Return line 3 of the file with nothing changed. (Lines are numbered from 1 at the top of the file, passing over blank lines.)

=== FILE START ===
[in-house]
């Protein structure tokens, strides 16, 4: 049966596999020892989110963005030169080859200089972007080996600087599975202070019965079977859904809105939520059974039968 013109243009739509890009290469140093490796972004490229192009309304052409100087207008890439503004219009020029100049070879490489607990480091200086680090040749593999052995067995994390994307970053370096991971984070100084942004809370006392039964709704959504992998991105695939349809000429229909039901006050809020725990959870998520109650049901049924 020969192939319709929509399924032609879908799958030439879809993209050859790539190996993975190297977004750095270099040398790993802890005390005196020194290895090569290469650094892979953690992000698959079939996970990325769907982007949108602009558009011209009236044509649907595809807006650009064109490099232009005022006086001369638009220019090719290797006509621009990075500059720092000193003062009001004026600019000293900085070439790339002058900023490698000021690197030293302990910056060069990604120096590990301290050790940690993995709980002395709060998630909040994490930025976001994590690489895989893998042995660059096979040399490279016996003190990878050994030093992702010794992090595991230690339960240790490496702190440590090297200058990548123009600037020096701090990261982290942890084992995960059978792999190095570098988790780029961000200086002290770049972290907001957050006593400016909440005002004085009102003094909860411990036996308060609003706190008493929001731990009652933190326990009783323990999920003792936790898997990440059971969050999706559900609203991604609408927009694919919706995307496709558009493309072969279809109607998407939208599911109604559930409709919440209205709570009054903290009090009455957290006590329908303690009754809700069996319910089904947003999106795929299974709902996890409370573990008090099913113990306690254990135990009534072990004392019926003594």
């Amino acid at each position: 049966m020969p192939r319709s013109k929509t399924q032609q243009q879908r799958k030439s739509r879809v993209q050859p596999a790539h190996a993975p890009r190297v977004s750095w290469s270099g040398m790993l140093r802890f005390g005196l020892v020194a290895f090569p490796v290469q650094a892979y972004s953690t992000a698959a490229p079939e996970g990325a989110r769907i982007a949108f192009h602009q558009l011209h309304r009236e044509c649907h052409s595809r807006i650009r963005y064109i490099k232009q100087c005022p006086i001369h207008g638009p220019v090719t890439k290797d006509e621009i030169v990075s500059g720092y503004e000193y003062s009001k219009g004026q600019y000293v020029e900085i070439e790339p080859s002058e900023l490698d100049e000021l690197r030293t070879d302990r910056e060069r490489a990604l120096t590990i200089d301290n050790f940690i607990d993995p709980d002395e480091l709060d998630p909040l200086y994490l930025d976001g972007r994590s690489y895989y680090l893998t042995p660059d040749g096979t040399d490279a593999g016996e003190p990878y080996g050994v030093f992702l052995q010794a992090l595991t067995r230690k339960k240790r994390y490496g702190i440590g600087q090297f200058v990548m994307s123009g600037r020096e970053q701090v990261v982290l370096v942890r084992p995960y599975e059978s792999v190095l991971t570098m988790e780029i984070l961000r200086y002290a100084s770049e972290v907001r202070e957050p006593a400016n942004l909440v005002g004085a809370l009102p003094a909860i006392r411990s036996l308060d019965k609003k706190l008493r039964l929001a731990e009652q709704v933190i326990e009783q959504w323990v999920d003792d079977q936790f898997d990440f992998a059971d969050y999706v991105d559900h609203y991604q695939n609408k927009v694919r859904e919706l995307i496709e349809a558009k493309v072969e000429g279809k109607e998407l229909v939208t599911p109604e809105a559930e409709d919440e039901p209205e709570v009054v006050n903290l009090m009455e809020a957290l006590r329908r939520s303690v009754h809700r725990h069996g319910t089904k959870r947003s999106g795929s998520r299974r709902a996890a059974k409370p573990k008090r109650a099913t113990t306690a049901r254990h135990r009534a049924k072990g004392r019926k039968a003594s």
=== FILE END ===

């Amino acid at each position: 049966m020969p192939r319709s013109k929509t399924q032609q243009q879908r799958k030439s739509r879809v993209q050859p596999a790539h190996a993975p890009r190297v977004s750095w290469s270099g040398m790993l140093r802890f005390g005196l020892v020194a290895f090569p490796v290469q650094a892979y972004s953690t992000a698959a490229p079939e996970g990325a989110r769907i982007a949108f192009h602009q558009l011209h309304r009236e044509c649907h052409s595809r807006i650009r963005y064109i490099k232009q100087c005022p006086i001369h207008g638009p220019v090719t890439k290797d006509e621009i030169v990075s500059g720092y503004e000193y003062s009001k219009g004026q600019y000293v020029e900085i070439e790339p080859s002058e900023l490698d100049e000021l690197r030293t070879d302990r910056e060069r490489a990604l120096t590990i200089d301290n050790f940690i607990d993995p709980d002395e480091l709060d998630p909040l200086y994490l930025d976001g972007r994590s690489y895989y680090l893998t042995p660059d040749g096979t040399d490279a593999g016996e003190p990878y080996g050994v030093f992702l052995q010794a992090l595991t067995r230690k339960k240790r994390y490496g702190i440590g600087q090297f200058v990548m994307s123009g600037r020096e970053q701090v990261v982290l370096v942890r084992p995960y599975e059978s792999v190095l991971t570098m988790e780029i984070l961000r200086y002290a100084s770049e972290v907001r202070e957050p006593a400016n942004l909440v005002g004085a809370l009102p003094a909860i006392r411990s036996l308060d019965k609003k706190l008493r039964l929001a731990e009652q709704v933190i326990e009783q959504w323990v999920d003792d079977q936790f898997d990440f992998a059971d969050y999706v991105d559900h609203y991604q695939n609408k927009v694919r859904e919706l995307i496709e349809a558009k493309v072969e000429g279809k109607e998407l229909v939208t599911p109604e809105a559930e409709d919440e039901p209205e709570v009054v006050n903290l009090m009455e809020a957290l006590r329908r939520s303690v009754h809700r725990h069996g319910t089904k959870r947003s999106g795929s998520r299974r709902a996890a059974k409370p573990k008090r109650a099913t113990t306690a049901r254990h135990r009534a049924k072990g004392r019926k039968a003594s």